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How does situational ethics define morality?

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The Bible does not teach, condone, or lean toward situational ethics. Situational ethics holds that right and wrong are determined by context and by a desired outcome in any unique situation. Situational ethics is different than moral relativism in that moral relativism holds that there is no right and wrong whereas situational ethics holds the situation determines right and wrong.

The Bible teaches that God is creator and sustainer, that all of God's Word is true, and that right and wrong is determined by God and His character.

First, because God is creator and sustainer, He has the authority to determine right and wrong. Situational ethics puts people in charge of evaluating the situation they find themselves in and determining right and wrong actions or reactions. The same situations may be determined right or wrong by different people. This is arbitrary and puts people in a place where only God belongs. Romans 3:4 says, in part, "Let God be true though every one were a liar."

Second, because all of God's Word is true there are no errors contained in it; situational ethics cannot rule over God's Word. Because God is creator and sustainer, His Word must be true.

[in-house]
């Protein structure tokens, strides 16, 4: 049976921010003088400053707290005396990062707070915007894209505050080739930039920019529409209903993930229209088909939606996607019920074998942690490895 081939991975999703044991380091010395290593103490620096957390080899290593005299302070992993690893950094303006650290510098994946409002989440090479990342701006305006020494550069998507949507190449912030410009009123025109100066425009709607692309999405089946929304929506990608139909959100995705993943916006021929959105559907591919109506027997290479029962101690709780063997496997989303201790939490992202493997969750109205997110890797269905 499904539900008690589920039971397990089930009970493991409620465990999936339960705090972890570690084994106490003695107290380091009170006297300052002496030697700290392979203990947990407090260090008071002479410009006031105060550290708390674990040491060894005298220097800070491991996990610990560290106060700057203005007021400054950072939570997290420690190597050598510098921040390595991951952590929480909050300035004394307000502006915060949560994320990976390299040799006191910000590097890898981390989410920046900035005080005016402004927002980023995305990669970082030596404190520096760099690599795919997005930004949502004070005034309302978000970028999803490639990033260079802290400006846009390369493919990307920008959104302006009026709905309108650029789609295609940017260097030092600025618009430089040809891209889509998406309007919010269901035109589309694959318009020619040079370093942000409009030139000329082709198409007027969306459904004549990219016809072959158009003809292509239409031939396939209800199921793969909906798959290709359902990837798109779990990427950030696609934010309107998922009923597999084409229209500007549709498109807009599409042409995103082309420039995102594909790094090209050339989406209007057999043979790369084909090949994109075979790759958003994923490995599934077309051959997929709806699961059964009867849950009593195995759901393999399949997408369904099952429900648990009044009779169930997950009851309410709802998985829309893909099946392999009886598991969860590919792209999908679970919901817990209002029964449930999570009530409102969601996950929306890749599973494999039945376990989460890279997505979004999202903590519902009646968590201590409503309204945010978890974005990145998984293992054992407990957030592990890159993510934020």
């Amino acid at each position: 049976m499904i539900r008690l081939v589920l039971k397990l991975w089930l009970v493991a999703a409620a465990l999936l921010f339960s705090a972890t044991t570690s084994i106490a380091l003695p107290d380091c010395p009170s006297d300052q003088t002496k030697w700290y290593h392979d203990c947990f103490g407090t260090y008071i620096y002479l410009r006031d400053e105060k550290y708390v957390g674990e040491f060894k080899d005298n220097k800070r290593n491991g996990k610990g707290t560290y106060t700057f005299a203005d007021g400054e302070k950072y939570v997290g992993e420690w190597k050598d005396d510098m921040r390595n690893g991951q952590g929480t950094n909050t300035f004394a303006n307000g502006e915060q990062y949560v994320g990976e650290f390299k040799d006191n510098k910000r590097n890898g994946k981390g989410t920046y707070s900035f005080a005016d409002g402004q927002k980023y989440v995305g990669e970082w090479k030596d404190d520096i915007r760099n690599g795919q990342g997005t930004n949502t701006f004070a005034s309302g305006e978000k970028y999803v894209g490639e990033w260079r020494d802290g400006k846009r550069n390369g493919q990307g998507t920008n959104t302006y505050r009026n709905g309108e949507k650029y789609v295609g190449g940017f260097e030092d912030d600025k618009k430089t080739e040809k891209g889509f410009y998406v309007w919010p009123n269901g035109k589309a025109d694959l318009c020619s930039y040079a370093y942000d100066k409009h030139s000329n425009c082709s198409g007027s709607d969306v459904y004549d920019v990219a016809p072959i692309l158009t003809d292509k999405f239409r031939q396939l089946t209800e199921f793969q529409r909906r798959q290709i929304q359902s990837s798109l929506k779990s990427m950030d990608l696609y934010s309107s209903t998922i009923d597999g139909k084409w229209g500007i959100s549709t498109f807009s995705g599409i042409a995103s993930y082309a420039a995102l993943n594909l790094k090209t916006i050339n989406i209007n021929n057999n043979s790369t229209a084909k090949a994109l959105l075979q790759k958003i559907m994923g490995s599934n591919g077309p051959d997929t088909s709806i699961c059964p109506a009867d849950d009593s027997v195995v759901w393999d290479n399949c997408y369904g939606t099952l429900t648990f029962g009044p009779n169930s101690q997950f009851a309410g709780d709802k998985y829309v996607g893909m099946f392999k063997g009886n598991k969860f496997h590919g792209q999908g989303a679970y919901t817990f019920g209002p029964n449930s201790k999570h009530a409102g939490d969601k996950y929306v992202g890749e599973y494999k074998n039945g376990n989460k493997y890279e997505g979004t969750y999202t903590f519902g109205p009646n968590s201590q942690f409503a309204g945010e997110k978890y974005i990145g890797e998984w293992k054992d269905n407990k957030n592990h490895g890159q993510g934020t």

Third, God's character determines what is right and wrong. Because God is love (1 John 4:16) and His love is selfless and focused upon others (1 Corinthians 13), He defines love. Love will look out for the goodness of others. Situational ethics allows for the determination of right and wrong due to a majority vote or even the selfishness of one person. This is antithetical to God and to Truth. Because of who God is, the Bible being from Him and completely truth, it cannot relate to us a system of ethics that defies God.

When situations appear right, but we know God says they are wrong, we must trust God's love—that is His goodness to us and His power to affect all things to that good (Romans 8:28). Christians are indwelt by the Holy Spirit (John 16) and can call upon Him for an understanding of right and wrong. He shows us our mistakes (conviction), encourages us, and guides us to righteousness. God will answer our desire for wisdom (James 1:5) and our desire for righteousness (Matthew 5:6).

Situational ethics depends on a bendable and changing definition of right and wrong. What once was right is now wrong, and what once was wrong is now right. These ideas are subject to change based on our personal current determinations. The Bible teaches absolute truth based on God's sovereignty.

Related Truth:

What is the philosophy of ethics?

How does applied ethics work?

How does normative ethics develop a framework for defining right and wrong?

How does virtue ethics define morality?

How does pragmatic ethics define morality?

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